Two women, two Greek tragedies, one modern revamping.
British classicist Haynes writes a rejoinder—in fiction—to the near muteness of women in ancient Western texts. As she did with her psychological thriller, The Furies (2014), Haynes dives straight for Sophocles’ monumental plays. This time, she puts a mother and daughter on center stage instead of Sophocles’ title characters in Oedipus Tyrannus and Antigone. Each woman has “the sense that someone was nearby, wishing her ill.” For Queen Jocasta of Thebes, it is the housekeeper Teresa, whose wickedness puts Mrs. Danvers of Rebecca to shame. For Jocasta’s youngest child, Ismene, the menace arrives in the first chapter. An orphan from age 5, the bookish 15-year-old leaves her reading nook only to be knifed by a stranger in the assumed safety of the palace. This thwarted political assassination dissolves into Chapter 2, which introduces Jocasta at the same age, bundled off a generation earlier to wed Thebes’ fossilized King Laius. This complex opening structure settles into chapters that alternate between the two women. The device works well, building tension as mother and daughter both struggle with confinement, treachery, politics, and hair. (Some verities apparently hold for 2.5 millennia.) After Laius dies, Jocasta becomes notorious—and thanks to Sophocles, immortal—for unwittingly marrying her son, Oedipus. This Gordian knot of incest still has the power to shock, and Haynes is deft with it and with its consequences for the next generation. Her grasp of the ancient city-state is marvelously firm. Her sturdy sentences conjure the punishing Greek summer heat that quells movement and the gold rings bunching the fat on the fingers of florid men. But unlike the classically inspired novels of Madeline Miller or Colm Tóibín, antiquity bogs down in Haynes’ expository prose. And while the author adds an intriguing new character, the physician Sophon who is instrumental to both mother and daughter, the women themselves remain too flat on the page.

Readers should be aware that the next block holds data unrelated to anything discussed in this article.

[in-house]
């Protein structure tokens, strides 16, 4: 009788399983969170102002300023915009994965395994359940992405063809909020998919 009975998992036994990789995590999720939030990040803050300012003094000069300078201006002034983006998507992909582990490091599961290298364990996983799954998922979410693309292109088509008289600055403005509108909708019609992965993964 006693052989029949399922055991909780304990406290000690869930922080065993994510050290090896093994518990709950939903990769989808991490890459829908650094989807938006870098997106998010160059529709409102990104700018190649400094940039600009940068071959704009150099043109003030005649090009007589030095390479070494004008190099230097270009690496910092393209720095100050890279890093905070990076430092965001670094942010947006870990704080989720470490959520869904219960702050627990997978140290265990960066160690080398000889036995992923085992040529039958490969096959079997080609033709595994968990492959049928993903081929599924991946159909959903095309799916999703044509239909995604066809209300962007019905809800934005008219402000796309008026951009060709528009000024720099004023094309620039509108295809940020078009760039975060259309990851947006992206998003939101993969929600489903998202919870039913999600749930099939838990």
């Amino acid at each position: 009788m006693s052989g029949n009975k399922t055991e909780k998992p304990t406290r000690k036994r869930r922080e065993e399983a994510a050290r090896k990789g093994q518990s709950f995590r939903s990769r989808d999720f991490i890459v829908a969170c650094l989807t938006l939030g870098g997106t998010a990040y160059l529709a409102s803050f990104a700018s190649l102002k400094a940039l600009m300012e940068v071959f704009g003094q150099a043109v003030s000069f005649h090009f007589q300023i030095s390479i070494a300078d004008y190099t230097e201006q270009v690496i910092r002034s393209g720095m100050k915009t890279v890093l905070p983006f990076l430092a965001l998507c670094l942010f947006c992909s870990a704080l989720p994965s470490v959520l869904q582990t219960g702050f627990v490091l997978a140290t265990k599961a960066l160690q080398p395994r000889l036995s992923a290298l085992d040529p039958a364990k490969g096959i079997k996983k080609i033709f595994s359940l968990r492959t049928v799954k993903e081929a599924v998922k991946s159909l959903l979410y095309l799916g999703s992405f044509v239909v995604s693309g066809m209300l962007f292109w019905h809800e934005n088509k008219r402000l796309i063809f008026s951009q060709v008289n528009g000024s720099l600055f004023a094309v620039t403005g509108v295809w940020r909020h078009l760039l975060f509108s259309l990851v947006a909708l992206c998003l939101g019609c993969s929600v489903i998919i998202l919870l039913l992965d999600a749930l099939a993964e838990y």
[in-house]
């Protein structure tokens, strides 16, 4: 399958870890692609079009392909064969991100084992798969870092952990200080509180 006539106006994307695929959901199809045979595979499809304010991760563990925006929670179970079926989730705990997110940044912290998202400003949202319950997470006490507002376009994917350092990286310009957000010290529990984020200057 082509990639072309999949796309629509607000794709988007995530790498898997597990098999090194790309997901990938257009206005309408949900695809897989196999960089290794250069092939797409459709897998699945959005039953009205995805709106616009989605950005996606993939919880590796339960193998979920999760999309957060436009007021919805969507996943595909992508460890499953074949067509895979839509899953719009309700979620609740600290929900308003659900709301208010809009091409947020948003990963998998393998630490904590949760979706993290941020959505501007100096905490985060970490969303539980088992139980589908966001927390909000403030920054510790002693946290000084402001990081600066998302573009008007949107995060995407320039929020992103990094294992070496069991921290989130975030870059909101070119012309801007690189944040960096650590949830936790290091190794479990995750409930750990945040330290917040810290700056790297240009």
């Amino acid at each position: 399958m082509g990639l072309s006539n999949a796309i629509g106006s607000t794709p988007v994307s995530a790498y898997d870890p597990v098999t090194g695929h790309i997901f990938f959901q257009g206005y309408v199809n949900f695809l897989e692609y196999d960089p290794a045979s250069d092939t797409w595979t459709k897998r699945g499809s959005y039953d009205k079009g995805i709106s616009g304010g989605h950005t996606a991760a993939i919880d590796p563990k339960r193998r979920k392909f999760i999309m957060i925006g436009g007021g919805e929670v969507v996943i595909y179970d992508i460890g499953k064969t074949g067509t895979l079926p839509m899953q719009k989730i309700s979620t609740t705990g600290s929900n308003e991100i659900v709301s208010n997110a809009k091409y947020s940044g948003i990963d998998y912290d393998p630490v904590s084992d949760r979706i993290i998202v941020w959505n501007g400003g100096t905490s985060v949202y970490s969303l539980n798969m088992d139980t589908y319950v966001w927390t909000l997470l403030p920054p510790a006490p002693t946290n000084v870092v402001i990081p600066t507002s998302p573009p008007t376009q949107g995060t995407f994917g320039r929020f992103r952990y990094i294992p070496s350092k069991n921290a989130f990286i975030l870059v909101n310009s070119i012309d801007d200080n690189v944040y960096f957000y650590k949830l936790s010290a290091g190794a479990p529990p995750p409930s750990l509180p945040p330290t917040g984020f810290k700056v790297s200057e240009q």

Characters aren’t as strong as the plot borrowed from antiquity.